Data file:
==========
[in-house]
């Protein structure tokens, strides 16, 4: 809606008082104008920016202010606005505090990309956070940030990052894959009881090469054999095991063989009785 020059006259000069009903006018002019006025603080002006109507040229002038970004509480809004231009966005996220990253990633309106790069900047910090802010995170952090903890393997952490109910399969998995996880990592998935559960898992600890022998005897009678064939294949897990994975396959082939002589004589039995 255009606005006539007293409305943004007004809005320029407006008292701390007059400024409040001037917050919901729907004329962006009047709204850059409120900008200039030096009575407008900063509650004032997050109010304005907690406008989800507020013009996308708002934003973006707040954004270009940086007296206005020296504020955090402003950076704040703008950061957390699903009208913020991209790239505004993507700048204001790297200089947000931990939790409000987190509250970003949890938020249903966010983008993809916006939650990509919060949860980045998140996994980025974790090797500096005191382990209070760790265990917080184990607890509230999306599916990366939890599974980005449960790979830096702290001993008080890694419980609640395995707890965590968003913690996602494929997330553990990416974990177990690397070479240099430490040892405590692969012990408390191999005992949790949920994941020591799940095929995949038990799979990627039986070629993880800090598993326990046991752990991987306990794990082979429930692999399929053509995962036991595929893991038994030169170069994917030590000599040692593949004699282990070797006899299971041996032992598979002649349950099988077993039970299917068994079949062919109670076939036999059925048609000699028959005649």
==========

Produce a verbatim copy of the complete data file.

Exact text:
[in-house]
């Protein structure tokens, strides 16, 4: 809606008082104008920016202010606005505090990309956070940030990052894959009881090469054999095991063989009785 020059006259000069009903006018002019006025603080002006109507040229002038970004509480809004231009966005996220990253990633309106790069900047910090802010995170952090903890393997952490109910399969998995996880990592998935559960898992600890022998005897009678064939294949897990994975396959082939002589004589039995 255009606005006539007293409305943004007004809005320029407006008292701390007059400024409040001037917050919901729907004329962006009047709204850059409120900008200039030096009575407008900063509650004032997050109010304005907690406008989800507020013009996308708002934003973006707040954004270009940086007296206005020296504020955090402003950076704040703008950061957390699903009208913020991209790239505004993507700048204001790297200089947000931990939790409000987190509250970003949890938020249903966010983008993809916006939650990509919060949860980045998140996994980025974790090797500096005191382990209070760790265990917080184990607890509230999306599916990366939890599974980005449960790979830096702290001993008080890694419980609640395995707890965590968003913690996602494929997330553990990416974990177990690397070479240099430490040892405590692969012990408390191999005992949790949920994941020591799940095929995949038990799979990627039986070629993880800090598993326990046991752990991987306990794990082979429930692999399929053509995962036991595929893991038994030169170069994917030590000599040692593949004699282990070797006899299971041996032992598979002649349950099988077993039970299917068994079949062919109670076939036999059925048609000699028959005649």